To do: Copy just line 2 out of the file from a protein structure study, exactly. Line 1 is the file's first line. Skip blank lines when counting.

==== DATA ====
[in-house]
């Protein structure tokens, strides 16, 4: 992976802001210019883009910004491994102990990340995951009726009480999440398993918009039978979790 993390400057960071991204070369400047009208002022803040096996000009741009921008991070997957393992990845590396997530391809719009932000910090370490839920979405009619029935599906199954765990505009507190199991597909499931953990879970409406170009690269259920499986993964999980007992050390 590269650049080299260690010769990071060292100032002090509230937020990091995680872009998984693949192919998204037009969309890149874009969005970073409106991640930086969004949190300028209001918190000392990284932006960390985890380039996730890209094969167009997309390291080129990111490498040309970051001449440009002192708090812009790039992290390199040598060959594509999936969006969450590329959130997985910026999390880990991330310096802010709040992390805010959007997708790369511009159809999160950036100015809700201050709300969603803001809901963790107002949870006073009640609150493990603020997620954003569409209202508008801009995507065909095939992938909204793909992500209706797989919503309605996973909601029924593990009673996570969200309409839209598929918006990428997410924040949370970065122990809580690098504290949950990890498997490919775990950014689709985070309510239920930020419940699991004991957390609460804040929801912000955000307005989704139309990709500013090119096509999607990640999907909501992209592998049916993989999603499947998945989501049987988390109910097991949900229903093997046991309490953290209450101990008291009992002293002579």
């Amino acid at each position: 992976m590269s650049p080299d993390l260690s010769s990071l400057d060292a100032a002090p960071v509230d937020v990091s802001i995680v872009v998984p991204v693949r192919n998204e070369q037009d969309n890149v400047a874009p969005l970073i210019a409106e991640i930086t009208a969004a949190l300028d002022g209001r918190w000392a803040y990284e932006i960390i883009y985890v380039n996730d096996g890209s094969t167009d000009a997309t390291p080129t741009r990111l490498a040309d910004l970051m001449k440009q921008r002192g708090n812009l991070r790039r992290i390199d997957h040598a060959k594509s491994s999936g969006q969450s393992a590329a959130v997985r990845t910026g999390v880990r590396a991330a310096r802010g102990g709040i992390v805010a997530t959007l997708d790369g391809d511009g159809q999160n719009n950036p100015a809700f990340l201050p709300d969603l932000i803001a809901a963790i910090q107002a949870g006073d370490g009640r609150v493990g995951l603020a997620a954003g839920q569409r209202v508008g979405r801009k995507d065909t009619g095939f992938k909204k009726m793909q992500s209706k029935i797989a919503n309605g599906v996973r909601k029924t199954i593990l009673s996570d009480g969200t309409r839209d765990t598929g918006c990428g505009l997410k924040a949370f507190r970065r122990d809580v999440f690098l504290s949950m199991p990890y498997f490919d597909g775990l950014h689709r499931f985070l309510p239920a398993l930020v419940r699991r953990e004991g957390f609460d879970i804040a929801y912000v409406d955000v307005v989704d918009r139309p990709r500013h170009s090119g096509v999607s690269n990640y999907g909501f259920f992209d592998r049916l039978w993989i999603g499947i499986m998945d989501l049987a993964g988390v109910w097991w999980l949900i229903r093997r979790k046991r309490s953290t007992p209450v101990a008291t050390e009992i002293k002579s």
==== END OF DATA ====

């Protein structure tokens, strides 16, 4: 992976802001210019883009910004491994102990990340995951009726009480999440398993918009039978979790 993390400057960071991204070369400047009208002022803040096996000009741009921008991070997957393992990845590396997530391809719009932000910090370490839920979405009619029935599906199954765990505009507190199991597909499931953990879970409406170009690269259920499986993964999980007992050390 590269650049080299260690010769990071060292100032002090509230937020990091995680872009998984693949192919998204037009969309890149874009969005970073409106991640930086969004949190300028209001918190000392990284932006960390985890380039996730890209094969167009997309390291080129990111490498040309970051001449440009002192708090812009790039992290390199040598060959594509999936969006969450590329959130997985910026999390880990991330310096802010709040992390805010959007997708790369511009159809999160950036100015809700201050709300969603803001809901963790107002949870006073009640609150493990603020997620954003569409209202508008801009995507065909095939992938909204793909992500209706797989919503309605996973909601029924593990009673996570969200309409839209598929918006990428997410924040949370970065122990809580690098504290949950990890498997490919775990950014689709985070309510239920930020419940699991004991957390609460804040929801912000955000307005989704139309990709500013090119096509999607990640999907909501992209592998049916993989999603499947998945989501049987988390109910097991949900229903093997046991309490953290209450101990008291009992002293002579």